An ultra- deepwater wildcat in the Laâyoune Basin offshore north-west Africa’s Western Sahara has hit non-commercial quantities of hydrocarbons.

Operator Kosmos Energy confirmed the frontier CB-1 exploration well in the Cap Boujdour permit area did hit hydrocarbons, penetrating approximately 14 m (46 ft) of net gas and condensate pay in clastic reservoirs over a gross hydrocarbon-bearing interval of approximately 500 m (1,640 ft).

The well, which targeted a prospect called Al Khayr, is now being plugged and abandoned by the Atwood Achiever drillship, said Kosmos. The probe was drilled 170 km offshore in 2,135 m (7,005 ft) of water to a total well depth of 5,700 m (18,702 ft).

Andrew G. Inglis, chairman and chief executive officer, said that while it was not a commercial find, the well had “significantly derisked further exploration by demonstrating a working petroleum system, including the presence of a hydrocarbon charge, as well as effective trap and seal”.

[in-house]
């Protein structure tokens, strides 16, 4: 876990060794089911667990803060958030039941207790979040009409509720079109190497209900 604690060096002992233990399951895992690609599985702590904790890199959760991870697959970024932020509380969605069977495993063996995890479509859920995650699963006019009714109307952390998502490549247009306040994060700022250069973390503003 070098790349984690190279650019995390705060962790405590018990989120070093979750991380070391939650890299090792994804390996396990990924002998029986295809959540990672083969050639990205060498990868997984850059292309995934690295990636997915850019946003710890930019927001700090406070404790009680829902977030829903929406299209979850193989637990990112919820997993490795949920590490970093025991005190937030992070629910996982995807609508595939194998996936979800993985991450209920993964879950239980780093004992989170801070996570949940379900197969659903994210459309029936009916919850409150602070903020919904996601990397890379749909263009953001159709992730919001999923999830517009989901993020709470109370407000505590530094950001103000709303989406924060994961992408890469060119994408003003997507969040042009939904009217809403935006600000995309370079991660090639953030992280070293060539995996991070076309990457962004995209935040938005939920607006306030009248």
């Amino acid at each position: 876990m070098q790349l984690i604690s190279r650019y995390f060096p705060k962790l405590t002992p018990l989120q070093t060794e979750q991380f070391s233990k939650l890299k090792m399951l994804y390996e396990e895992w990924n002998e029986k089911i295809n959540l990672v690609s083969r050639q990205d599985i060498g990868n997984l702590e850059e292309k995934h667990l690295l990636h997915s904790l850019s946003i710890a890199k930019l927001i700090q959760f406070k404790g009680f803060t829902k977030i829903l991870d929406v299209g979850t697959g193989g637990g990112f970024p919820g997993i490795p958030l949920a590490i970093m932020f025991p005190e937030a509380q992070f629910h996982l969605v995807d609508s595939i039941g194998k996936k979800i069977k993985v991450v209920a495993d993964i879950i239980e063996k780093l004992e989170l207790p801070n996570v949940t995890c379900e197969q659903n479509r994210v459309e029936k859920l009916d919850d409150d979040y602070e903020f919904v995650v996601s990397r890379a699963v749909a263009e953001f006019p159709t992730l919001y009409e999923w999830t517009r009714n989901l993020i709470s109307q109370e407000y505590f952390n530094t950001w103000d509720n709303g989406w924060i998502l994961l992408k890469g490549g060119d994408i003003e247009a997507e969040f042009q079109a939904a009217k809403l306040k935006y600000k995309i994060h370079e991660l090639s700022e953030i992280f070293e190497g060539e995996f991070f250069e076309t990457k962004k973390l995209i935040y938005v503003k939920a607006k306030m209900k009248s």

The Cap Boujdour block covers 22,000 sq km, over which additional 3-D seismic data was also recently acquired. A second potential well is expected to be drilled possibly later this year. In the meantime the Atwood Achiever drillship will now proceed to Mauritania to test the deepwater Tortue prospect.